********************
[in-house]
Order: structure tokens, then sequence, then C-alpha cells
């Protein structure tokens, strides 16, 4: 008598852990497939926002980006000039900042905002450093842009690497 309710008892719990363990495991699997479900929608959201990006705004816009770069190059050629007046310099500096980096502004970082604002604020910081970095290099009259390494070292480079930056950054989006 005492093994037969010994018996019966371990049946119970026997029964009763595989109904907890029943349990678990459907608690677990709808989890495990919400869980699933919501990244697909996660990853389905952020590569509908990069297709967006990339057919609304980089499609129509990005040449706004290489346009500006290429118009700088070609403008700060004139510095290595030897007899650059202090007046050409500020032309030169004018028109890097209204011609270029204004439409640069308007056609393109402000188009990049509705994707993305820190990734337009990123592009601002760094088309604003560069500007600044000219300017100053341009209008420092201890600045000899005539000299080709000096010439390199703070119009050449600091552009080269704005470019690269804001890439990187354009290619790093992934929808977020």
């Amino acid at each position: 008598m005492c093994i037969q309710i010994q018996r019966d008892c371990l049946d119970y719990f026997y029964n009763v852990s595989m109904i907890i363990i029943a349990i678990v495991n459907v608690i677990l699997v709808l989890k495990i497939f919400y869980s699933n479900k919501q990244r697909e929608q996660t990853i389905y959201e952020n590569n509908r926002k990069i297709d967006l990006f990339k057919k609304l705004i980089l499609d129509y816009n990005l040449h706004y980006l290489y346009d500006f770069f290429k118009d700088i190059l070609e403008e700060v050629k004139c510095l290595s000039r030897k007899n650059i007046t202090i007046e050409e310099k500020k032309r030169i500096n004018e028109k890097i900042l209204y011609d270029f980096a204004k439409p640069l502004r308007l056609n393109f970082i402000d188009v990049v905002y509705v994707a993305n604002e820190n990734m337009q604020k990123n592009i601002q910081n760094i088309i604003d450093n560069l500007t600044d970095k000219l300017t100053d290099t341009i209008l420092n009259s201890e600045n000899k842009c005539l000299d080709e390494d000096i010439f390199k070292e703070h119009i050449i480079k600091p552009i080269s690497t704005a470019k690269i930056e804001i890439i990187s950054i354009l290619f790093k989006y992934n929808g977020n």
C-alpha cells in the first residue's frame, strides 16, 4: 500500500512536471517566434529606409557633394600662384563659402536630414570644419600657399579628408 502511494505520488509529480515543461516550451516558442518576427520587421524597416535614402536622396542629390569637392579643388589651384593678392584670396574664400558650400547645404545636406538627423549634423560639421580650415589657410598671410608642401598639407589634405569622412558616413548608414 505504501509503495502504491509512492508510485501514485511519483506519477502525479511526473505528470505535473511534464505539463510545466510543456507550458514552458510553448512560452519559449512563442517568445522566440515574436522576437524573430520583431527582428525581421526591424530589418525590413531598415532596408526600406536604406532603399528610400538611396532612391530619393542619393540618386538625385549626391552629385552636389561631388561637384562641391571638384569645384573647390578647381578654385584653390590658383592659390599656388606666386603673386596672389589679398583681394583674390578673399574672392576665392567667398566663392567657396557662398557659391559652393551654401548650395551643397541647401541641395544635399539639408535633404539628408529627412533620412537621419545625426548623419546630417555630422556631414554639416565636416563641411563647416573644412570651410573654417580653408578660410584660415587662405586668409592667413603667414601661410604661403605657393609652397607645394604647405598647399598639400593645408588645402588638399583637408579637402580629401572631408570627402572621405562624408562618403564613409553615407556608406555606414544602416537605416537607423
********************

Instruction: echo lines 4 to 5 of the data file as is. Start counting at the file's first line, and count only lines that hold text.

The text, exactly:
């Amino acid at each position: 008598m005492c093994i037969q309710i010994q018996r019966d008892c371990l049946d119970y719990f026997y029964n009763v852990s595989m109904i907890i363990i029943a349990i678990v495991n459907v608690i677990l699997v709808l989890k495990i497939f919400y869980s699933n479900k919501q990244r697909e929608q996660t990853i389905y959201e952020n590569n509908r926002k990069i297709d967006l990006f990339k057919k609304l705004i980089l499609d129509y816009n990005l040449h706004y980006l290489y346009d500006f770069f290429k118009d700088i190059l070609e403008e700060v050629k004139c510095l290595s000039r030897k007899n650059i007046t202090i007046e050409e310099k500020k032309r030169i500096n004018e028109k890097i900042l209204y011609d270029f980096a204004k439409p640069l502004r308007l056609n393109f970082i402000d188009v990049v905002y509705v994707a993305n604002e820190n990734m337009q604020k990123n592009i601002q910081n760094i088309i604003d450093n560069l500007t600044d970095k000219l300017t100053d290099t341009i209008l420092n009259s201890e600045n000899k842009c005539l000299d080709e390494d000096i010439f390199k070292e703070h119009i050449i480079k600091p552009i080269s690497t704005a470019k690269i930056e804001i890439i990187s950054i354009l290619f790093k989006y992934n929808g977020n």
C-alpha cells in the first residue's frame, strides 16, 4: 500500500512536471517566434529606409557633394600662384563659402536630414570644419600657399579628408 502511494505520488509529480515543461516550451516558442518576427520587421524597416535614402536622396542629390569637392579643388589651384593678392584670396574664400558650400547645404545636406538627423549634423560639421580650415589657410598671410608642401598639407589634405569622412558616413548608414 505504501509503495502504491509512492508510485501514485511519483506519477502525479511526473505528470505535473511534464505539463510545466510543456507550458514552458510553448512560452519559449512563442517568445522566440515574436522576437524573430520583431527582428525581421526591424530589418525590413531598415532596408526600406536604406532603399528610400538611396532612391530619393542619393540618386538625385549626391552629385552636389561631388561637384562641391571638384569645384573647390578647381578654385584653390590658383592659390599656388606666386603673386596672389589679398583681394583674390578673399574672392576665392567667398566663392567657396557662398557659391559652393551654401548650395551643397541647401541641395544635399539639408535633404539628408529627412533620412537621419545625426548623419546630417555630422556631414554639416565636416563641411563647416573644412570651410573654417580653408578660410584660415587662405586668409592667413603667414601661410604661403605657393609652397607645394604647405598647399598639400593645408588645402588638399583637408579637402580629401572631408570627402572621405562624408562618403564613409553615407556608406555606414544602416537605416537607423